In SaaS, servers, storage, networking infrastructure, databases, and computing resources are all hosted by the cloud service provider. Compare it with PaaS (platform as a service), where some of the infrastructure is handled by the cloud, such as the network virtualization or hardware virtualization, but the app itself and the user’s data are in the hands of the software company.

To use the SaaS apps, users have to pay a subscription fee. Of course, many of these cloud-based apps have free tiers, but they usually have limited functionality. SaaS providers may also have a lifetime subscription, requiring only a one-time fee. But, if the company ever goes under, you would also lose access to the app. So, you never really own the software.

From the developer’s side, SaaS is beneficial because there’s only one version of the app for all platforms. In this case, updates are also centralized. The bug fixes and new features are introduced automatically, without the need to download and install the new app version to get the updates.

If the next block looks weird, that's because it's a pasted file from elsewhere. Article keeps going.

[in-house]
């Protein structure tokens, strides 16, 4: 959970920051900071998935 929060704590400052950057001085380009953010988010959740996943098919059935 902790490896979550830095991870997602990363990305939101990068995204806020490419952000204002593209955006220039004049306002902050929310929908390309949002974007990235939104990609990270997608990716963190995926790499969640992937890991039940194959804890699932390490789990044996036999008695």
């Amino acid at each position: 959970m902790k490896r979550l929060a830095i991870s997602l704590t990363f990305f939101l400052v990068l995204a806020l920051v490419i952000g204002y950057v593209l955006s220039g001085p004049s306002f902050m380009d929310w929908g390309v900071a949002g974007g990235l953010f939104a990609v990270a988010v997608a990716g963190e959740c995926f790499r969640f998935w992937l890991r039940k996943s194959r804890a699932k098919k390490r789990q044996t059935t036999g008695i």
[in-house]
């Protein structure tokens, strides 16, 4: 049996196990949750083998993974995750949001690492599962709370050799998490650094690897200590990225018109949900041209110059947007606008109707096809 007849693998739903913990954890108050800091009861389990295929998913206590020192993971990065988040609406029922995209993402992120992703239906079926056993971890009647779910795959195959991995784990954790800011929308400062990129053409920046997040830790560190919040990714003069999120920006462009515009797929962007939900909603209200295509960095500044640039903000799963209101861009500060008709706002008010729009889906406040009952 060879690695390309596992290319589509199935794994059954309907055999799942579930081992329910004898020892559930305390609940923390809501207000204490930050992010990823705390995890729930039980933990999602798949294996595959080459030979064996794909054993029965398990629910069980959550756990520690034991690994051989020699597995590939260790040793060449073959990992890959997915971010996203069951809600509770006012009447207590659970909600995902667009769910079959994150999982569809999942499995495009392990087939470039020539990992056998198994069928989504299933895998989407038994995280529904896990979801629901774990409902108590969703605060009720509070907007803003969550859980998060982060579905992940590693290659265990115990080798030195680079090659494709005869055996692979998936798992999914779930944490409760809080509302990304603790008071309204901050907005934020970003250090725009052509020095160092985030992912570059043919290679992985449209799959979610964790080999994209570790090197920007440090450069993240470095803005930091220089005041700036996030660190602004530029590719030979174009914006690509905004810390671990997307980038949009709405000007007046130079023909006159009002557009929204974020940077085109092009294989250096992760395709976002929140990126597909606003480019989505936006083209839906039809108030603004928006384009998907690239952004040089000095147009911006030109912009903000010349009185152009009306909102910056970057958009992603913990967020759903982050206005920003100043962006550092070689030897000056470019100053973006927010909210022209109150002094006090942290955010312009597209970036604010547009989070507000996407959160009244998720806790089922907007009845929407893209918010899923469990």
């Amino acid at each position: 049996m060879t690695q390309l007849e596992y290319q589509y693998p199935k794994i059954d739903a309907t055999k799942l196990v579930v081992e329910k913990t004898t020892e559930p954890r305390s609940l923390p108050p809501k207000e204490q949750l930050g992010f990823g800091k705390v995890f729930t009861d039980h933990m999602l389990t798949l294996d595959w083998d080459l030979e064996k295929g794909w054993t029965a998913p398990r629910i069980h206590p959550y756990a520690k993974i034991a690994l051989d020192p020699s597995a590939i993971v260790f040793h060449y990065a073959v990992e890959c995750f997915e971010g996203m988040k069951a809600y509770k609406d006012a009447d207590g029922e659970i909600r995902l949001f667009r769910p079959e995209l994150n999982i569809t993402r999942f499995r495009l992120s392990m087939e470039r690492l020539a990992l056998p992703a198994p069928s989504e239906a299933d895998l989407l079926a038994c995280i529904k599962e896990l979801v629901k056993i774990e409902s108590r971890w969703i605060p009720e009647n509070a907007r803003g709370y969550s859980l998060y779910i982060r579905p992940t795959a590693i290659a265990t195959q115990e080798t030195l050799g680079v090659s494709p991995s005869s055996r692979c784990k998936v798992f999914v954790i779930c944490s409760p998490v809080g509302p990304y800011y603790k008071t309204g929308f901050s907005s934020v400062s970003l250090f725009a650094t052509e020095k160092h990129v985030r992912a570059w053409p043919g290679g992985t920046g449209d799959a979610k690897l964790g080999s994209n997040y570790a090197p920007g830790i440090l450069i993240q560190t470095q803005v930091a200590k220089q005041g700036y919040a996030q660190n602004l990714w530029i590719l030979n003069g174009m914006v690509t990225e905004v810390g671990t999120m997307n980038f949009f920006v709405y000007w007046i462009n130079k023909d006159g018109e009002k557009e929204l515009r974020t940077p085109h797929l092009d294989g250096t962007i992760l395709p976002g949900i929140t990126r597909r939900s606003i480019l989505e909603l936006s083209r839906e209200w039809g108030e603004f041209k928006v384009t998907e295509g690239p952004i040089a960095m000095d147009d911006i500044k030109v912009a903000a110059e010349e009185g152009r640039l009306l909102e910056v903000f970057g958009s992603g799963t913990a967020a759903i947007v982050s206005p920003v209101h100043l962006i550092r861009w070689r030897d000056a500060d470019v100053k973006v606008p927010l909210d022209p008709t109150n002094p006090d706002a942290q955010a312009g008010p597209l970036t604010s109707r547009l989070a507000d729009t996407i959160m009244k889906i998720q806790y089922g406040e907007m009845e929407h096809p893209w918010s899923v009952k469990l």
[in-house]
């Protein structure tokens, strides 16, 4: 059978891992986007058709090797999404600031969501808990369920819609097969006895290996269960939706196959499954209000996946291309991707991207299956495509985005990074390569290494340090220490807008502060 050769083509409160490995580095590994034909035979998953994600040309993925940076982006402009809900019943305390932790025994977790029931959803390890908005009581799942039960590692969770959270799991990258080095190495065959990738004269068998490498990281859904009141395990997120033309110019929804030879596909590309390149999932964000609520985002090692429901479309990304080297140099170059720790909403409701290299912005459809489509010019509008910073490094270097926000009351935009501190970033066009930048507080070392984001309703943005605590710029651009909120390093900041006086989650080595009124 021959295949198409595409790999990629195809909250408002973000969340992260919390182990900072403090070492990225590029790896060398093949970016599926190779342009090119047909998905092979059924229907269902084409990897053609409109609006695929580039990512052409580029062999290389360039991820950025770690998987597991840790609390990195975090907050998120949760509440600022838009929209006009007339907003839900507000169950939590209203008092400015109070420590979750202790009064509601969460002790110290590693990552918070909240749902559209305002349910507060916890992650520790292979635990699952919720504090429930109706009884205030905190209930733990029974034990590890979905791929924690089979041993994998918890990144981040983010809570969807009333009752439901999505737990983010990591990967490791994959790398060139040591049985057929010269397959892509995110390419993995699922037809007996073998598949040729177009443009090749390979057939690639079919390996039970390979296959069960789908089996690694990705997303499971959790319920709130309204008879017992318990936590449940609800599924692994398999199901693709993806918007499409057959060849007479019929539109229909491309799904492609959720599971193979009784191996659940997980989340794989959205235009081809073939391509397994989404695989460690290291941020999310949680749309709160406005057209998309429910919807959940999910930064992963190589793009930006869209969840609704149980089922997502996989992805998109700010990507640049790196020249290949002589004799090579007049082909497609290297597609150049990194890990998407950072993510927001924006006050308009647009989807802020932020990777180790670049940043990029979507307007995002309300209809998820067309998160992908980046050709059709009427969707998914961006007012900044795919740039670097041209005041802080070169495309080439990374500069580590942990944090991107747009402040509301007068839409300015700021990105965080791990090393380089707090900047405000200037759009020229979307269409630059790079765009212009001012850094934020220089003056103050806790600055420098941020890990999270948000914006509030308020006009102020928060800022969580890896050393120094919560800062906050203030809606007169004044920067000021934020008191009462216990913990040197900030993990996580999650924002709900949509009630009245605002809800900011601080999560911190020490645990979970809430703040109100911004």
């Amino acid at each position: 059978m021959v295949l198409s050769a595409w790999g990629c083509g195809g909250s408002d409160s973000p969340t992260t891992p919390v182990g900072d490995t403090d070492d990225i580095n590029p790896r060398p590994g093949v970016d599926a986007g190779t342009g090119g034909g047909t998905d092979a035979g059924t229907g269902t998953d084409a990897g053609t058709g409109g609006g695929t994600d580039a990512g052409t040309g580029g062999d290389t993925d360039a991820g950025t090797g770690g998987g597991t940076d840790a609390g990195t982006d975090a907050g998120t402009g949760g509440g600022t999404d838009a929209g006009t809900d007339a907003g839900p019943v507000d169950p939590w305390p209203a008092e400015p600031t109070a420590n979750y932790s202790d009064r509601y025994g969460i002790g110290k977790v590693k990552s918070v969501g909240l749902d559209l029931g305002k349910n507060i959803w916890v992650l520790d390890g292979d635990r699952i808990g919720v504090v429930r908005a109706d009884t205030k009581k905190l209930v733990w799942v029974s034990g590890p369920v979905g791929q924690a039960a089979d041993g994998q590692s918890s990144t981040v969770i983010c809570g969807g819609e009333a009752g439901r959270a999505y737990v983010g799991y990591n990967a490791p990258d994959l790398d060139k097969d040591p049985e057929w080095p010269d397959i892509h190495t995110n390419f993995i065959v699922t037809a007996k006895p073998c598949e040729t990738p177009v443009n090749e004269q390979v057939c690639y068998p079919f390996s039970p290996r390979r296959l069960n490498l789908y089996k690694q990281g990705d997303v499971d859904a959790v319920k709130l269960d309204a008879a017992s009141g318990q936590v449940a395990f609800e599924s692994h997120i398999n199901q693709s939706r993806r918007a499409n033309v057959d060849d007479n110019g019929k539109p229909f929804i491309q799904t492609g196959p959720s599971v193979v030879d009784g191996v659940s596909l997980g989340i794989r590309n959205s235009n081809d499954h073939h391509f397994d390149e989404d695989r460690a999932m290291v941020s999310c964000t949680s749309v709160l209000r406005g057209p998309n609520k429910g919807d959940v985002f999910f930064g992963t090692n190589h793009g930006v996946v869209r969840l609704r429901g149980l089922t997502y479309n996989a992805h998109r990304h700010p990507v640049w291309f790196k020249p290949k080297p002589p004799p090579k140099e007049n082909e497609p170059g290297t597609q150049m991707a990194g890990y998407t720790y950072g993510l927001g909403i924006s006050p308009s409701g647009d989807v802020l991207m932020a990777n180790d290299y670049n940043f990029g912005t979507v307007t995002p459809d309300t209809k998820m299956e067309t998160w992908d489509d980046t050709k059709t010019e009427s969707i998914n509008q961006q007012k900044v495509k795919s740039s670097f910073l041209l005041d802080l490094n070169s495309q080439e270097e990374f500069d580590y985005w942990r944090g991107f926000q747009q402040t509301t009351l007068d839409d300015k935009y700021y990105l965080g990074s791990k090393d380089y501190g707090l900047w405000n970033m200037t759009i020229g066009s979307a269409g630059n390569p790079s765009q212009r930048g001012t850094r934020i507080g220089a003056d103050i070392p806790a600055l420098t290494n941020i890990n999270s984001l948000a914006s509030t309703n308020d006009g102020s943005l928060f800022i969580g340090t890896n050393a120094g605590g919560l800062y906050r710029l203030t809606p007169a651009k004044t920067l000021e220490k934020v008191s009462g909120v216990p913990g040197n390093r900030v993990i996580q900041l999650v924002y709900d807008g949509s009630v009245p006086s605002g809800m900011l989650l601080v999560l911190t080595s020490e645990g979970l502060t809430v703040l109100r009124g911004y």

Software as a service use cases

The software as a service model has been adopted in many industries, from e-commerce to healthcare. Some of the use cases include:

Customer relationship management (CRM)

CRM platforms have to handle everything from customer support to sales management and marketing automation. SaaS helps companies such as Salesforce to centralize customer data and integrate it with other tools.

Collaboration tools

Collaboration tools often have to connect people using different platforms and devices. So, SaaS is an ideal model for companies like Slack and Trello, allowing users to work and talk live using only their browser.